1:06 p.m.: Hoo-boy, potential riot time. Baldwin has a trivia question to give away what he reveals is actually a replica of the Jayne hat. (The original was sold for $5,000 charity.) "On which planet did Tracy wish to be buried." Girl at the front of the line dressed as Kaylee looks on the verge of tears, realizing she doesn't know the answer. Now we're having technical difficulties with the mic. Baldwin: "I want you to know this gag was not my idea!" Jensen decides to move on, and open up the Q&A. Whedon admits even he doesn't know what the answer is.
1:09 p.m.: Now it's a clip of the climax of "War Stories," with Zoe and Jayne coming to rescue Mal and Wash, Kaylee freezing up and River first demonstrating her warrior woman side. The crowd is pleased. What was the key for Glau in playing the character? "I had to play myself at 17, which was, like, two years before. That's pretty much it."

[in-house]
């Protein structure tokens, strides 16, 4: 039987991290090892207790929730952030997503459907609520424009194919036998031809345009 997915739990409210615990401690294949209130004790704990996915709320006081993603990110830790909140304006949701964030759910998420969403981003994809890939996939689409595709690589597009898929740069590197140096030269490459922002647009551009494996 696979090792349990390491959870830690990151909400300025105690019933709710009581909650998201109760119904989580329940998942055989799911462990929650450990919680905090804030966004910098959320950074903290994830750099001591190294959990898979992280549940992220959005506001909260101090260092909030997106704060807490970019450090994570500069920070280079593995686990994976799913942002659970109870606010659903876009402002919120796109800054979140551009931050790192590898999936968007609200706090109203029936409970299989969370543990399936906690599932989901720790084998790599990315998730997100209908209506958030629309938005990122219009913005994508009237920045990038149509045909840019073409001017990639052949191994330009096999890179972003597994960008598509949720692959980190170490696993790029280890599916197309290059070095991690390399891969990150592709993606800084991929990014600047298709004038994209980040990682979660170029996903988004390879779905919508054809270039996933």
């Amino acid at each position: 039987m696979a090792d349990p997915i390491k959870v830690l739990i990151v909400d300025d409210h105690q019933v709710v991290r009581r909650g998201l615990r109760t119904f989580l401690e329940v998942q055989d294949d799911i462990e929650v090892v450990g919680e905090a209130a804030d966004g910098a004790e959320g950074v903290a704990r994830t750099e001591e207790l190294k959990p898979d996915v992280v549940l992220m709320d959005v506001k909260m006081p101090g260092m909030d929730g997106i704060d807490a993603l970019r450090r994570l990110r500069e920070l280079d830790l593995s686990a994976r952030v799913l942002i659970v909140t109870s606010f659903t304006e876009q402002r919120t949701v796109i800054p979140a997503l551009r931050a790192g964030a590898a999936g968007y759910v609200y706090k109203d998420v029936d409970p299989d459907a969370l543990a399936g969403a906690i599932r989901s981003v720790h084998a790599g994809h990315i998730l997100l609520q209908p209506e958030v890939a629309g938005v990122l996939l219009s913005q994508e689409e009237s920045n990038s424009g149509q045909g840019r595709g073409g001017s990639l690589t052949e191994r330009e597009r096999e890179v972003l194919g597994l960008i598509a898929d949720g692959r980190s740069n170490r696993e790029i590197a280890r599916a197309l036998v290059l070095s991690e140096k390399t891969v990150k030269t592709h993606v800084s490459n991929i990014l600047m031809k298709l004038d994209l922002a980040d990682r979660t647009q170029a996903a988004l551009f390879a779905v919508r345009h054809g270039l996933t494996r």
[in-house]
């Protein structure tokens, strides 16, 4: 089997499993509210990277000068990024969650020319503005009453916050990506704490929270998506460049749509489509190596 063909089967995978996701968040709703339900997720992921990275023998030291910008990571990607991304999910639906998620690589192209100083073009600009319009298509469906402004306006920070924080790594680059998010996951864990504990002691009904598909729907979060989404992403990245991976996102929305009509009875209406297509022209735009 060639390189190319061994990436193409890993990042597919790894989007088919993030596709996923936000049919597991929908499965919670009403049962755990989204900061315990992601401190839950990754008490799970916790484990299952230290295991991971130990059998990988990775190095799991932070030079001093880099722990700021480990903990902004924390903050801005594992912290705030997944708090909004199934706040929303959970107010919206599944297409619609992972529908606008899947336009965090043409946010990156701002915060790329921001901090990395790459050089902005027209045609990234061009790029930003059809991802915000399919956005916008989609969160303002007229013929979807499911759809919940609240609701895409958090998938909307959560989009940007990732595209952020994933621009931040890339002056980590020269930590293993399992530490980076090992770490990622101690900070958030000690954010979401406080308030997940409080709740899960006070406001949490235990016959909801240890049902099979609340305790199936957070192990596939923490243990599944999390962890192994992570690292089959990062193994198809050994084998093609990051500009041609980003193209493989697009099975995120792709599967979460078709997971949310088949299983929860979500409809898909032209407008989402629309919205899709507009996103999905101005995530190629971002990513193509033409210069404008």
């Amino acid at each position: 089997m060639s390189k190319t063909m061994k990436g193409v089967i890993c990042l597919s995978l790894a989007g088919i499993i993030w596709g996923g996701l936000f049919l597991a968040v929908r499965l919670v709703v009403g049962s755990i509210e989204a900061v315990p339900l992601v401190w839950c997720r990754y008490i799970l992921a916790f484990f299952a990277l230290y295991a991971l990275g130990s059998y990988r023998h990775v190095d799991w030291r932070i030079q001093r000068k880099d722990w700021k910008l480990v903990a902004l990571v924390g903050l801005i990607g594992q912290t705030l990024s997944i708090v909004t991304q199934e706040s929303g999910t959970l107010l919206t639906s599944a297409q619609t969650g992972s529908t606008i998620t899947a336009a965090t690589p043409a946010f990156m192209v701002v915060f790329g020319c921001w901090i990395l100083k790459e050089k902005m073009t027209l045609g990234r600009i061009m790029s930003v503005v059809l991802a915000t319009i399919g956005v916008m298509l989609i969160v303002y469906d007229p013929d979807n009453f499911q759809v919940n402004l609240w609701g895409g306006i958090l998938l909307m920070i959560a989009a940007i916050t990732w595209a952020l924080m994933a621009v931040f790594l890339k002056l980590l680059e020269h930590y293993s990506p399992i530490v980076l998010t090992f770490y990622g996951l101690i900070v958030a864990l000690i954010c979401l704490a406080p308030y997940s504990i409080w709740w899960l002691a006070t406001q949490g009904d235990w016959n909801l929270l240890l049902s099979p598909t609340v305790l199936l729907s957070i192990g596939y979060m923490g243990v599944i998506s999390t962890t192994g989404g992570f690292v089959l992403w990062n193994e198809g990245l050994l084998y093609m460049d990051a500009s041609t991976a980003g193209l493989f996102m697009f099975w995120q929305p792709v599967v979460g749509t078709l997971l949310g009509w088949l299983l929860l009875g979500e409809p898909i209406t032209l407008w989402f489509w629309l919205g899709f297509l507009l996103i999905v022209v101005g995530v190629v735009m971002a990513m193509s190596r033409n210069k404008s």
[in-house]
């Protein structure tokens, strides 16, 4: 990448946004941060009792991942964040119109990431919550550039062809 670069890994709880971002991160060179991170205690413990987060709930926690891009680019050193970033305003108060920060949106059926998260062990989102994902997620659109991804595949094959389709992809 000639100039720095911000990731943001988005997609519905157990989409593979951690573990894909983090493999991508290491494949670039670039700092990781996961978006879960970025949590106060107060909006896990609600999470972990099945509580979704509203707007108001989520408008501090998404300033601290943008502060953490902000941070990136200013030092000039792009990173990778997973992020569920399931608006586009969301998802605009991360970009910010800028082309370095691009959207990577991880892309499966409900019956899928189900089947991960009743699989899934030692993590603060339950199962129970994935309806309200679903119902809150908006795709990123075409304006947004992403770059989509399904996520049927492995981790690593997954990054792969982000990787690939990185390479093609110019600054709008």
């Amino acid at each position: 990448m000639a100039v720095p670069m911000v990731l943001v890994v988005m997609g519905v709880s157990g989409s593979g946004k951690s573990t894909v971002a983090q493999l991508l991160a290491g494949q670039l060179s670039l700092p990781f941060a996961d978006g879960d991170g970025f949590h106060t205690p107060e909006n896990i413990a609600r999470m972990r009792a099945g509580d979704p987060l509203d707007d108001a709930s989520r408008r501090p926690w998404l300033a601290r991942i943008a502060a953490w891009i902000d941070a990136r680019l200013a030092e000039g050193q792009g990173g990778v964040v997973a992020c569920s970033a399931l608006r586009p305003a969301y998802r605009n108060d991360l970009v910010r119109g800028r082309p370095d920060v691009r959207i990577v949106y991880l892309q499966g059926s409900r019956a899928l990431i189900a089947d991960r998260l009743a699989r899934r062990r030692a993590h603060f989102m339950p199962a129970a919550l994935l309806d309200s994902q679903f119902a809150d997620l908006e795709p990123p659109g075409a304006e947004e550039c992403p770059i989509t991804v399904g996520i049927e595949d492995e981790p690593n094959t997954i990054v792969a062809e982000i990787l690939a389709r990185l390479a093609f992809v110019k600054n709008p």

1:11 p.m.: Why was Glau perfect for River? Glau jokes that Whedon better not change his mind, since he can't replace her. Whedon: "George Lucas could! He could digitally replace her..." He says he remembers the auditions of other actors for these parts, it was a long and ghastly process, and then suddenly, "These were the people before I wrote it." He brings up the familiar story of how he was inspired to write the series by reading "The Killer Angels." "They didn't know it yet, but they were those people before they met me... Summer is so crazy! The amount of vulnerability and strength that she can convey is beyond magnetic. I look at her and I think, 'I will come with her if I want to live.'"